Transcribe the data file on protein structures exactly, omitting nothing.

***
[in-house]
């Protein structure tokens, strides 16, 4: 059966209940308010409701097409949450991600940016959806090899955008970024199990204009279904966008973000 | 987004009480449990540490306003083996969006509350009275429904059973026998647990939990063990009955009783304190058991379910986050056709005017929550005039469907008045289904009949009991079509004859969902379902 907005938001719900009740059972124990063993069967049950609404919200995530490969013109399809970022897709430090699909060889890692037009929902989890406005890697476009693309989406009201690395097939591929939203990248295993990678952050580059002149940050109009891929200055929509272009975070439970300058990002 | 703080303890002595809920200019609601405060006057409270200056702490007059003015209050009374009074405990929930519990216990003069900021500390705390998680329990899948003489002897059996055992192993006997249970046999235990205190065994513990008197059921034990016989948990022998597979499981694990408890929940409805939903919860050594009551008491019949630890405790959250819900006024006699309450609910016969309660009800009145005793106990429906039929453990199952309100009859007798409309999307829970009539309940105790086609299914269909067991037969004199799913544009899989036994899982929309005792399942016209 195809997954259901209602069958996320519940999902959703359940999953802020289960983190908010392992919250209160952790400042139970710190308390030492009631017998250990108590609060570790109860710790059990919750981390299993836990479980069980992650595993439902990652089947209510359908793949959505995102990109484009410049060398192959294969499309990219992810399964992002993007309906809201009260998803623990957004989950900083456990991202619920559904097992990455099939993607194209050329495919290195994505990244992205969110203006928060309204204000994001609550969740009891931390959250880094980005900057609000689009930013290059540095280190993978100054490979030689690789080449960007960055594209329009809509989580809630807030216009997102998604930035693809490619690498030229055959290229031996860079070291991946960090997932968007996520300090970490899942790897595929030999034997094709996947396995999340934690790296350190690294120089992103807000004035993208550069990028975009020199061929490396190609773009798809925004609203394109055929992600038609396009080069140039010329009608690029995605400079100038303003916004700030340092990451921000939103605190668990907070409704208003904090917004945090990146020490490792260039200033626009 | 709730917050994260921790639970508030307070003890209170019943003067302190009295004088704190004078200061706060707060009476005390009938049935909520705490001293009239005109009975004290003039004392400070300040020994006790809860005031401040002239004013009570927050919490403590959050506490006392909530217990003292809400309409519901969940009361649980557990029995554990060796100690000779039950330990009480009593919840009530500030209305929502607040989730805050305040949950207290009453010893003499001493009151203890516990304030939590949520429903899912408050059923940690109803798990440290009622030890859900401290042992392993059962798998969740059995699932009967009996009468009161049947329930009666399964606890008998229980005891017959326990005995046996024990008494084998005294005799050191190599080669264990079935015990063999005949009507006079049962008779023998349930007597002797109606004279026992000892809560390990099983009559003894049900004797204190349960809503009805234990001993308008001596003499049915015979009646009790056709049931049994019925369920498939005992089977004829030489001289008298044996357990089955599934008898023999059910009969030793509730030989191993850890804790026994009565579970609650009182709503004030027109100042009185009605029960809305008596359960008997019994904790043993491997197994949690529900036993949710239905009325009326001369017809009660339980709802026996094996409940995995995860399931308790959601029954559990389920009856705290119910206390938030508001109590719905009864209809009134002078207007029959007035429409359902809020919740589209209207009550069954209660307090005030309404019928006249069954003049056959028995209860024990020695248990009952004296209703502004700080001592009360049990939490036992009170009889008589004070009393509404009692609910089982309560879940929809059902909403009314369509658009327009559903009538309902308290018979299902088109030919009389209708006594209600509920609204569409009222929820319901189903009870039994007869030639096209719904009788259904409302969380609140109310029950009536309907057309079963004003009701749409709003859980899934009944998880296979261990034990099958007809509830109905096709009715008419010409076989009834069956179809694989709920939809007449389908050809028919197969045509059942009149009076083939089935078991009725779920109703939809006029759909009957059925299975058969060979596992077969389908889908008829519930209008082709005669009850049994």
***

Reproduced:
[in-house]
């Protein structure tokens, strides 16, 4: 059966209940308010409701097409949450991600940016959806090899955008970024199990204009279904966008973000 | 987004009480449990540490306003083996969006509350009275429904059973026998647990939990063990009955009783304190058991379910986050056709005017929550005039469907008045289904009949009991079509004859969902379902 907005938001719900009740059972124990063993069967049950609404919200995530490969013109399809970022897709430090699909060889890692037009929902989890406005890697476009693309989406009201690395097939591929939203990248295993990678952050580059002149940050109009891929200055929509272009975070439970300058990002 | 703080303890002595809920200019609601405060006057409270200056702490007059003015209050009374009074405990929930519990216990003069900021500390705390998680329990899948003489002897059996055992192993006997249970046999235990205190065994513990008197059921034990016989948990022998597979499981694990408890929940409805939903919860050594009551008491019949630890405790959250819900006024006699309450609910016969309660009800009145005793106990429906039929453990199952309100009859007798409309999307829970009539309940105790086609299914269909067991037969004199799913544009899989036994899982929309005792399942016209 195809997954259901209602069958996320519940999902959703359940999953802020289960983190908010392992919250209160952790400042139970710190308390030492009631017998250990108590609060570790109860710790059990919750981390299993836990479980069980992650595993439902990652089947209510359908793949959505995102990109484009410049060398192959294969499309990219992810399964992002993007309906809201009260998803623990957004989950900083456990991202619920559904097992990455099939993607194209050329495919290195994505990244992205969110203006928060309204204000994001609550969740009891931390959250880094980005900057609000689009930013290059540095280190993978100054490979030689690789080449960007960055594209329009809509989580809630807030216009997102998604930035693809490619690498030229055959290229031996860079070291991946960090997932968007996520300090970490899942790897595929030999034997094709996947396995999340934690790296350190690294120089992103807000004035993208550069990028975009020199061929490396190609773009798809925004609203394109055929992600038609396009080069140039010329009608690029995605400079100038303003916004700030340092990451921000939103605190668990907070409704208003904090917004945090990146020490490792260039200033626009 | 709730917050994260921790639970508030307070003890209170019943003067302190009295004088704190004078200061706060707060009476005390009938049935909520705490001293009239005109009975004290003039004392400070300040020994006790809860005031401040002239004013009570927050919490403590959050506490006392909530217990003292809400309409519901969940009361649980557990029995554990060796100690000779039950330990009480009593919840009530500030209305929502607040989730805050305040949950207290009453010893003499001493009151203890516990304030939590949520429903899912408050059923940690109803798990440290009622030890859900401290042992392993059962798998969740059995699932009967009996009468009161049947329930009666399964606890008998229980005891017959326990005995046996024990008494084998005294005799050191190599080669264990079935015990063999005949009507006079049962008779023998349930007597002797109606004279026992000892809560390990099983009559003894049900004797204190349960809503009805234990001993308008001596003499049915015979009646009790056709049931049994019925369920498939005992089977004829030489001289008298044996357990089955599934008898023999059910009969030793509730030989191993850890804790026994009565579970609650009182709503004030027109100042009185009605029960809305008596359960008997019994904790043993491997197994949690529900036993949710239905009325009326001369017809009660339980709802026996094996409940995995995860399931308790959601029954559990389920009856705290119910206390938030508001109590719905009864209809009134002078207007029959007035429409359902809020919740589209209207009550069954209660307090005030309404019928006249069954003049056959028995209860024990020695248990009952004296209703502004700080001592009360049990939490036992009170009889008589004070009393509404009692609910089982309560879940929809059902909403009314369509658009327009559903009538309902308290018979299902088109030919009389209708006594209600509920609204569409009222929820319901189903009870039994007869030639096209719904009788259904409302969380609140109310029950009536309907057309079963004003009701749409709003859980899934009944998880296979261990034990099958007809509830109905096709009715008419010409076989009834069956179809694989709920939809007449389908050809028919197969045509059942009149009076083939089935078991009725779920109703939809006029759909009957059925299975058969060979596992077969389908889908008829519930209008082709005669009850049994």